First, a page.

Rather than once again doing a special tiny server for that one service, though, this time around a slightly more general tool has emerged, and as an experiment it has been put live so anyone can use it. The server logic is pretty simple, and the idea is even simpler. Using the services from jsontest.com as an example, the following URL will serve a JSON document that can only be loaded from a page that is in a location allowed by the same-origin policy:

If one wanted to load that page from a different location, it might be transformed into a JSONP document by loading it from:

Alternatively, modern browsers that support the cross-origin resource sharing can simply load pure JSON by omitting the jsonpeercb parameter. The jsonpeer server will emit the proper header to allow the browser to load it:

This service is backed by a tiny Go server that lives in App Engine so it’s fast, secure (hopefully), and maintenance-less.

Some further details about the service:

  • Results are JSON with cross-origin resource sharing by default
  • With a query parameter jsonpeercb=<callback name>, results are JSONP
  • The callback name must consist of characters in the set [_.a-zA-Z0-9]
  • Query parameters provided to jsonpeer are used when doing the upstream request
  • HTTP headers are discarded in both directions
  • Results are cached for 5 minutes on memcache before being re-fetched
  • Upstream results must be valid JSON
  • Upstream results must have Content-Type application/json or text/plain
  • Upstream results must be under 500kb
  • Both http and https work; just tweak the URL and the path accordingly

Have fun if you need it, and please get in touch before abusing it.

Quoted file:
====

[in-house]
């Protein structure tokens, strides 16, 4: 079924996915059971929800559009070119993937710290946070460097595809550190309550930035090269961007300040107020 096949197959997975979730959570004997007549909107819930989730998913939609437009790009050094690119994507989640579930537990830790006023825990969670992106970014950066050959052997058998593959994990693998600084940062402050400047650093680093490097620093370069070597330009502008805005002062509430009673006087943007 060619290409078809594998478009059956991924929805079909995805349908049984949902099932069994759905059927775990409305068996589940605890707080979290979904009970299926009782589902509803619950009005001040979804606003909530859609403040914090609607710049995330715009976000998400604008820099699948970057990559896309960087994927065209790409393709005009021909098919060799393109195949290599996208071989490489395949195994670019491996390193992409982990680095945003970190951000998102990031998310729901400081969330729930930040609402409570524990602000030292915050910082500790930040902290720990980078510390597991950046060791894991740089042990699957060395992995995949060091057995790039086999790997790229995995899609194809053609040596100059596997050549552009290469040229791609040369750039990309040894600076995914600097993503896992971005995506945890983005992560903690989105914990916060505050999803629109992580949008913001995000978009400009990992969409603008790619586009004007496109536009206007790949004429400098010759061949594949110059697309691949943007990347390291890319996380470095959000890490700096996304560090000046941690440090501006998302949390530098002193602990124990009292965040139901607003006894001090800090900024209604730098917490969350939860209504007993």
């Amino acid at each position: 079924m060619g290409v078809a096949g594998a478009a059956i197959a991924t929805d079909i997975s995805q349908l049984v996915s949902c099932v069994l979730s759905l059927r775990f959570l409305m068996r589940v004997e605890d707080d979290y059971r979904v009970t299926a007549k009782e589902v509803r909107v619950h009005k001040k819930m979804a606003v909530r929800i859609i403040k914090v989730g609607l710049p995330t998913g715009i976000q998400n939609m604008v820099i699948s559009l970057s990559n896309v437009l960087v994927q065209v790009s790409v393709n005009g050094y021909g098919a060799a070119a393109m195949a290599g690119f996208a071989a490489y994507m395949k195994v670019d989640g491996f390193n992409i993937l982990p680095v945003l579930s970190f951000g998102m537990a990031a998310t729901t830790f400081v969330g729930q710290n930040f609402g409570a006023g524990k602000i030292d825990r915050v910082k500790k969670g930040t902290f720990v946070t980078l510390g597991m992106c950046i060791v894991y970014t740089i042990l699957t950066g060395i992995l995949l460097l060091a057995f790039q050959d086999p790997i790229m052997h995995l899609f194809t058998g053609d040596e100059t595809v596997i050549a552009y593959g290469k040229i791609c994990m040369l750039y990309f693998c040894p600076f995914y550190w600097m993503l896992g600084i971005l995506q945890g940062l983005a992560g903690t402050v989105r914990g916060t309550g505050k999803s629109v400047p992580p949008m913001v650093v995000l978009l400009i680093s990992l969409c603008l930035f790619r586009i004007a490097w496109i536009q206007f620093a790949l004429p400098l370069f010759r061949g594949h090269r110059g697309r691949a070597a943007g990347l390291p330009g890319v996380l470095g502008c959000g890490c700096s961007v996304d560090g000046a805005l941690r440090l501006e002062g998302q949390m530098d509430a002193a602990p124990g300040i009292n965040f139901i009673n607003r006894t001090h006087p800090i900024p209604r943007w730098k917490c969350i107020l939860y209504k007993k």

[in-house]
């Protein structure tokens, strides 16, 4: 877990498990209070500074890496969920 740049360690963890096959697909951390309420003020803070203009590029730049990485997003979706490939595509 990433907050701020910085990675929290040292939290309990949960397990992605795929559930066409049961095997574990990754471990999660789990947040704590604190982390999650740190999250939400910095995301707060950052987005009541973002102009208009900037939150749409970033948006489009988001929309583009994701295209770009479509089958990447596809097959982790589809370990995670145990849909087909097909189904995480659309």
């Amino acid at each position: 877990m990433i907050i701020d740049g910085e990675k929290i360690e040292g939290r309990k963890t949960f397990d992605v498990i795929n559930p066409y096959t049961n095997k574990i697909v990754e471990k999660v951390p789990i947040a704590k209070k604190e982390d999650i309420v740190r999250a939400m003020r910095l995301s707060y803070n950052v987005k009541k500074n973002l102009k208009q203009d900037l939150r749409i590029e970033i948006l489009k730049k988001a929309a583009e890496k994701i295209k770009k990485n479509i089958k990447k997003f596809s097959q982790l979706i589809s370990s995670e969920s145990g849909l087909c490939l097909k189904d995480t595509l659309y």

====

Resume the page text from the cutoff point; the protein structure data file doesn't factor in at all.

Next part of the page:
UPDATE: The service and blog post were tweaked so that it defaults to returning plain JSON with CORS enabled, thanks to a suggestion by James Henstridge.

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niemeyer

A few years ago, when I started pondering about the possibility of porting juju to the Go language, one of the first pieces of the puzzle that were put in place was goyaml: a Go package to parse and serialize a yaml document. This was just an experiment and, as a sane route to get started, a Go layer that does all the language-specific handling was written on top of the libyaml C scanner, parser, and serializer library.

This was a good initial plan, but for a number of reasons the end goal was always to have a pure Go implementation. Having a C layer in a Go program slows down builds significantly due to the time taken to build the C code, makes compiling in other platforms and cross-compiling harder, has certain runtime penalties, and also forces the application to drop the memory safety guarantees offered by Go.

For these reasons, over the last couple of weeks I took a few hours a day to port the C backend to Go. The total time, considering full time work days, would be equivalent to about a week worth of work.